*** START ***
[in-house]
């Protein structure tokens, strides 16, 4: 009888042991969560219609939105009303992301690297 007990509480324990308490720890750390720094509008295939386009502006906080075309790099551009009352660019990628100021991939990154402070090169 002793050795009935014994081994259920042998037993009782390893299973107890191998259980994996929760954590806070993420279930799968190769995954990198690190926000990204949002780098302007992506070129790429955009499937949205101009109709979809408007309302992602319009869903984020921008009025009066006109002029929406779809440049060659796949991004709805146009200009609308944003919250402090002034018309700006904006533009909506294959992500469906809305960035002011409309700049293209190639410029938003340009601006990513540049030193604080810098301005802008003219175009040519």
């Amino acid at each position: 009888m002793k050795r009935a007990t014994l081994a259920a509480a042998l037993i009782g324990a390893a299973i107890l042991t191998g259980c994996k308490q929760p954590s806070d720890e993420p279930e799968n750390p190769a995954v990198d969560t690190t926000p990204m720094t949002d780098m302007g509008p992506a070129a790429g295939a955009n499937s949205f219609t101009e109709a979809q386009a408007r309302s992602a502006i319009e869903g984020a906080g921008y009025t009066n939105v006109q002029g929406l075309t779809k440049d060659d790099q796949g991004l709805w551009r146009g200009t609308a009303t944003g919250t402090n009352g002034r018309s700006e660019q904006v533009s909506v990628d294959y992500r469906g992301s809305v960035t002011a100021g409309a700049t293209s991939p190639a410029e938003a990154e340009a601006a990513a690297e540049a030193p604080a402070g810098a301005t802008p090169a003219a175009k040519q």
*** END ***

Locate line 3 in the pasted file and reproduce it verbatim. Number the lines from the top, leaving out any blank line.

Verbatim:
């Amino acid at each position: 009888m002793k050795r009935a007990t014994l081994a259920a509480a042998l037993i009782g324990a390893a299973i107890l042991t191998g259980c994996k308490q929760p954590s806070d720890e993420p279930e799968n750390p190769a995954v990198d969560t690190t926000p990204m720094t949002d780098m302007g509008p992506a070129a790429g295939a955009n499937s949205f219609t101009e109709a979809q386009a408007r309302s992602a502006i319009e869903g984020a906080g921008y009025t009066n939105v006109q002029g929406l075309t779809k440049d060659d790099q796949g991004l709805w551009r146009g200009t609308a009303t944003g919250t402090n009352g002034r018309s700006e660019q904006v533009s909506v990628d294959y992500r469906g992301s809305v960035t002011a100021g409309a700049t293209s991939p190639a410029e938003a990154e340009a601006a990513a690297e540049a030193p604080a402070g810098a301005t802008p090169a003219a175009k040519q």